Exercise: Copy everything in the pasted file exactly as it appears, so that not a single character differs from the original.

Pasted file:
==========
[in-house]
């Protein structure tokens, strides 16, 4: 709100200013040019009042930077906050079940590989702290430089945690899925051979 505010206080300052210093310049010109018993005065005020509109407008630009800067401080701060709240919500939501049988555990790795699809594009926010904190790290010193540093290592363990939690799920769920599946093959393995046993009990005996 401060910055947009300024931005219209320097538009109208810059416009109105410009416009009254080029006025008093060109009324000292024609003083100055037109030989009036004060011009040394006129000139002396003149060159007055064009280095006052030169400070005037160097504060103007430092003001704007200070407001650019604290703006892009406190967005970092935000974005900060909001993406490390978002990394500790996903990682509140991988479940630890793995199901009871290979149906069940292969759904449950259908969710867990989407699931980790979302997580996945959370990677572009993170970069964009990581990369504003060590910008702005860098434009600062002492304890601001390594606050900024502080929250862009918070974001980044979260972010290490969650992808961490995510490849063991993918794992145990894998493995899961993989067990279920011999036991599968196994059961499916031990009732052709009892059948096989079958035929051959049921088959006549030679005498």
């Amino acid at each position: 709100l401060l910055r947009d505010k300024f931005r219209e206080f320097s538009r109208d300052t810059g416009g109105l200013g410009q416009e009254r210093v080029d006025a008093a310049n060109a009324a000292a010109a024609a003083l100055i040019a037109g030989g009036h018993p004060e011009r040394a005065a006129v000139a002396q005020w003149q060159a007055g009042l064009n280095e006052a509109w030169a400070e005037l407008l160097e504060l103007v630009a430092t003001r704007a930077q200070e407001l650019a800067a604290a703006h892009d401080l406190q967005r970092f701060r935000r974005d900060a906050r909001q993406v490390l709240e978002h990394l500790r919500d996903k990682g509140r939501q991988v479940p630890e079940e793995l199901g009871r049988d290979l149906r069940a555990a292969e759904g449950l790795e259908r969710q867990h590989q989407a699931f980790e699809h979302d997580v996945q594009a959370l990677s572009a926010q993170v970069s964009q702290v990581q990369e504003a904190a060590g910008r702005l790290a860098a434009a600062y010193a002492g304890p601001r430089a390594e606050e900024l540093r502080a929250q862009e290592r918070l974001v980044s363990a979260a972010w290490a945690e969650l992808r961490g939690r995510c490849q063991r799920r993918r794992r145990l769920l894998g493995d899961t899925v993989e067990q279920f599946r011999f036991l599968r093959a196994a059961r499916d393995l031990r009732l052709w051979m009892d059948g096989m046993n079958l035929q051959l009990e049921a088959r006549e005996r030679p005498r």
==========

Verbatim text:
[in-house]
């Protein structure tokens, strides 16, 4: 709100200013040019009042930077906050079940590989702290430089945690899925051979 505010206080300052210093310049010109018993005065005020509109407008630009800067401080701060709240919500939501049988555990790795699809594009926010904190790290010193540093290592363990939690799920769920599946093959393995046993009990005996 401060910055947009300024931005219209320097538009109208810059416009109105410009416009009254080029006025008093060109009324000292024609003083100055037109030989009036004060011009040394006129000139002396003149060159007055064009280095006052030169400070005037160097504060103007430092003001704007200070407001650019604290703006892009406190967005970092935000974005900060909001993406490390978002990394500790996903990682509140991988479940630890793995199901009871290979149906069940292969759904449950259908969710867990989407699931980790979302997580996945959370990677572009993170970069964009990581990369504003060590910008702005860098434009600062002492304890601001390594606050900024502080929250862009918070974001980044979260972010290490969650992808961490995510490849063991993918794992145990894998493995899961993989067990279920011999036991599968196994059961499916031990009732052709009892059948096989079958035929051959049921088959006549030679005498």
């Amino acid at each position: 709100l401060l910055r947009d505010k300024f931005r219209e206080f320097s538009r109208d300052t810059g416009g109105l200013g410009q416009e009254r210093v080029d006025a008093a310049n060109a009324a000292a010109a024609a003083l100055i040019a037109g030989g009036h018993p004060e011009r040394a005065a006129v000139a002396q005020w003149q060159a007055g009042l064009n280095e006052a509109w030169a400070e005037l407008l160097e504060l103007v630009a430092t003001r704007a930077q200070e407001l650019a800067a604290a703006h892009d401080l406190q967005r970092f701060r935000r974005d900060a906050r909001q993406v490390l709240e978002h990394l500790r919500d996903k990682g509140r939501q991988v479940p630890e079940e793995l199901g009871r049988d290979l149906r069940a555990a292969e759904g449950l790795e259908r969710q867990h590989q989407a699931f980790e699809h979302d997580v996945q594009a959370l990677s572009a926010q993170v970069s964009q702290v990581q990369e504003a904190a060590g910008r702005l790290a860098a434009a600062y010193a002492g304890p601001r430089a390594e606050e900024l540093r502080a929250q862009e290592r918070l974001v980044s363990a979260a972010w290490a945690e969650l992808r961490g939690r995510c490849q063991r799920r993918r794992r145990l769920l894998g493995d899961t899925v993989e067990q279920f599946r011999f036991l599968r093959a196994a059961r499916d393995l031990r009732l052709w051979m009892d059948g096989m046993n079958l035929q051959l009990e049921a088959r006549e005996r030679p005498r």